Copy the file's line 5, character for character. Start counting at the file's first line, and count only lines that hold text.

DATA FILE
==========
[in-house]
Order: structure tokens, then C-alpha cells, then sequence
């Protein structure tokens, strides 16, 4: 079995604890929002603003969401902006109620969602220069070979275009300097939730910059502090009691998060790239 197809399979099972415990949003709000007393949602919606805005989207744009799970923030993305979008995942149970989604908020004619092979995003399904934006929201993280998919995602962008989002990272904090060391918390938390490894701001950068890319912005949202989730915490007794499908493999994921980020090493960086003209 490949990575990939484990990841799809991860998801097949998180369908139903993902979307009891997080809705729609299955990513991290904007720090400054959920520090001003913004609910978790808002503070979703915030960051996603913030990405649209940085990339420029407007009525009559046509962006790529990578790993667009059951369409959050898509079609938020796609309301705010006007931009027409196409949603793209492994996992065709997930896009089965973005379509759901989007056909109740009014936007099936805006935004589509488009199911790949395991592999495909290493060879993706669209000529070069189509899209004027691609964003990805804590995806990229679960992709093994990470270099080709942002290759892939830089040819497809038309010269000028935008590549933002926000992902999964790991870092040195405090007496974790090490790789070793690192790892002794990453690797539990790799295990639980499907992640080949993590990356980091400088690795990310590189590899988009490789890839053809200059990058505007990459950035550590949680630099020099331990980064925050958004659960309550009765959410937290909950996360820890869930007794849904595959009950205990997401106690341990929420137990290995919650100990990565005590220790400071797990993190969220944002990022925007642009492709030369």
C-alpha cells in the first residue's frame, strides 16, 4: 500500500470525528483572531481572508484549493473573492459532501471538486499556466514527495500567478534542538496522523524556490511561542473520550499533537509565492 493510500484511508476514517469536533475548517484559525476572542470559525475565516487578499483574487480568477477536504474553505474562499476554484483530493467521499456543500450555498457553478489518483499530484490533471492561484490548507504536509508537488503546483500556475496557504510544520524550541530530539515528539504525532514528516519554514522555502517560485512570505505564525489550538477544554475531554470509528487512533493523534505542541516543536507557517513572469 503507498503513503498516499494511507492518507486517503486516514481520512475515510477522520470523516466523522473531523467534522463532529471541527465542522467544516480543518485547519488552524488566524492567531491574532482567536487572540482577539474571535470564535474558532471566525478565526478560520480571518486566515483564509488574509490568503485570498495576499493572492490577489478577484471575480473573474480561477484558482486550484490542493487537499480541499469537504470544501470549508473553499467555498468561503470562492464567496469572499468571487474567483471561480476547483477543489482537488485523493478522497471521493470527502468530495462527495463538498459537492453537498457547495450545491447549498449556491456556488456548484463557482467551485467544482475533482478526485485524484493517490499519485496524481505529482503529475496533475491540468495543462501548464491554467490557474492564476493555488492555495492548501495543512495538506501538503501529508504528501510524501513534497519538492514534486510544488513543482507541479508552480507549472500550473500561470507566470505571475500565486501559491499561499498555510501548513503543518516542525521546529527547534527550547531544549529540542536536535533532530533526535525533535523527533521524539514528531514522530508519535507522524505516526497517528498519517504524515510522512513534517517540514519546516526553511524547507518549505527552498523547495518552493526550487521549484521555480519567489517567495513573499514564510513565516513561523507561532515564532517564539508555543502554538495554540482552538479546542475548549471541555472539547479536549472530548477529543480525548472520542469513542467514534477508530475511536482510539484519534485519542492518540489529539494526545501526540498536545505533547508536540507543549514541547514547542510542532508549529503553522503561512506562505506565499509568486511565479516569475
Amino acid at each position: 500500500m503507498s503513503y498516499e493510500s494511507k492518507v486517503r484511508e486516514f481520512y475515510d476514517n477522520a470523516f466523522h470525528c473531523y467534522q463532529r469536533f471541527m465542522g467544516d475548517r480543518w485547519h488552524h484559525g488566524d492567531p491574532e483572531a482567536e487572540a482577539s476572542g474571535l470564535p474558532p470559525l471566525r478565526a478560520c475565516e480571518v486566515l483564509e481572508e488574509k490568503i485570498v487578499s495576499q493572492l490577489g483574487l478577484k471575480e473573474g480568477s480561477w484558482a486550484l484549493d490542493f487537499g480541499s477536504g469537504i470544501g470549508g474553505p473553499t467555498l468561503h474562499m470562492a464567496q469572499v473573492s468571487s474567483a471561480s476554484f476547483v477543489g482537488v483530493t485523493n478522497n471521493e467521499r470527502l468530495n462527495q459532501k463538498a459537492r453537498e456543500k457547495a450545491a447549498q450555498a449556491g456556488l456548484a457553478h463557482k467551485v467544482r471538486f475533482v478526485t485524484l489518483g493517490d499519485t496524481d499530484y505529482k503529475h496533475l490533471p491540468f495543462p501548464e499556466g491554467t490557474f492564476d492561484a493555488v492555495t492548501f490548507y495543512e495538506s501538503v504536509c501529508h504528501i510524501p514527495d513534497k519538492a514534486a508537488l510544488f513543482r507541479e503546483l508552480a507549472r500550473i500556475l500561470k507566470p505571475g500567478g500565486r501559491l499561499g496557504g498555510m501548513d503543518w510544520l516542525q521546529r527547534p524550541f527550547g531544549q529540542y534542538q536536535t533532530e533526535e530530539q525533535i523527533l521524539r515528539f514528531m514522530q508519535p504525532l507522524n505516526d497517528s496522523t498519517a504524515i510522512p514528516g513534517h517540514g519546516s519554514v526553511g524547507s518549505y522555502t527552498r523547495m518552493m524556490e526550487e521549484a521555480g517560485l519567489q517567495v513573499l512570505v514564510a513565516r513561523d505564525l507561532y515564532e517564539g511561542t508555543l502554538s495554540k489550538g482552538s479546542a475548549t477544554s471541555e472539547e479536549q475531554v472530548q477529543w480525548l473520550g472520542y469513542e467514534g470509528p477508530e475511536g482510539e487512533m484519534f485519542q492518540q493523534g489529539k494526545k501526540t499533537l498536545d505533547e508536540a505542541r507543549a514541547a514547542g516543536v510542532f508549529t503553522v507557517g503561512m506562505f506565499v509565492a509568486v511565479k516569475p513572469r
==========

Amino acid at each position: 500500500m503507498s503513503y498516499e493510500s494511507k492518507v486517503r484511508e486516514f481520512y475515510d476514517n477522520a470523516f466523522h470525528c473531523y467534522q463532529r469536533f471541527m465542522g467544516d475548517r480543518w485547519h488552524h484559525g488566524d492567531p491574532e483572531a482567536e487572540a482577539s476572542g474571535l470564535p474558532p470559525l471566525r478565526a478560520c475565516e480571518v486566515l483564509e481572508e488574509k490568503i485570498v487578499s495576499q493572492l490577489g483574487l478577484k471575480e473573474g480568477s480561477w484558482a486550484l484549493d490542493f487537499g480541499s477536504g469537504i470544501g470549508g474553505p473553499t467555498l468561503h474562499m470562492a464567496q469572499v473573492s468571487s474567483a471561480s476554484f476547483v477543489g482537488v483530493t485523493n478522497n471521493e467521499r470527502l468530495n462527495q459532501k463538498a459537492r453537498e456543500k457547495a450545491a447549498q450555498a449556491g456556488l456548484a457553478h463557482k467551485v467544482r471538486f475533482v478526485t485524484l489518483g493517490d499519485t496524481d499530484y505529482k503529475h496533475l490533471p491540468f495543462p501548464e499556466g491554467t490557474f492564476d492561484a493555488v492555495t492548501f490548507y495543512e495538506s501538503v504536509c501529508h504528501i510524501p514527495d513534497k519538492a514534486a508537488l510544488f513543482r507541479e503546483l508552480a507549472r500550473i500556475l500561470k507566470p505571475g500567478g500565486r501559491l499561499g496557504g498555510m501548513d503543518w510544520l516542525q521546529r527547534p524550541f527550547g531544549q529540542y534542538q536536535t533532530e533526535e530530539q525533535i523527533l521524539r515528539f514528531m514522530q508519535p504525532l507522524n505516526d497517528s496522523t498519517a504524515i510522512p514528516g513534517h517540514g519546516s519554514v526553511g524547507s518549505y522555502t527552498r523547495m518552493m524556490e526550487e521549484a521555480g517560485l519567489q517567495v513573499l512570505v514564510a513565516r513561523d505564525l507561532y515564532e517564539g511561542t508555543l502554538s495554540k489550538g482552538s479546542a475548549t477544554s471541555e472539547e479536549q475531554v472530548q477529543w480525548l473520550g472520542y469513542e467514534g470509528p477508530e475511536g482510539e487512533m484519534f485519542q492518540q493523534g489529539k494526545k501526540t499533537l498536545d505533547e508536540a505542541r507543549a514541547a514547542g516543536v510542532f508549529t503553522v507557517g503561512m506562505f506565499v509565492a509568486v511565479k516569475p513572469r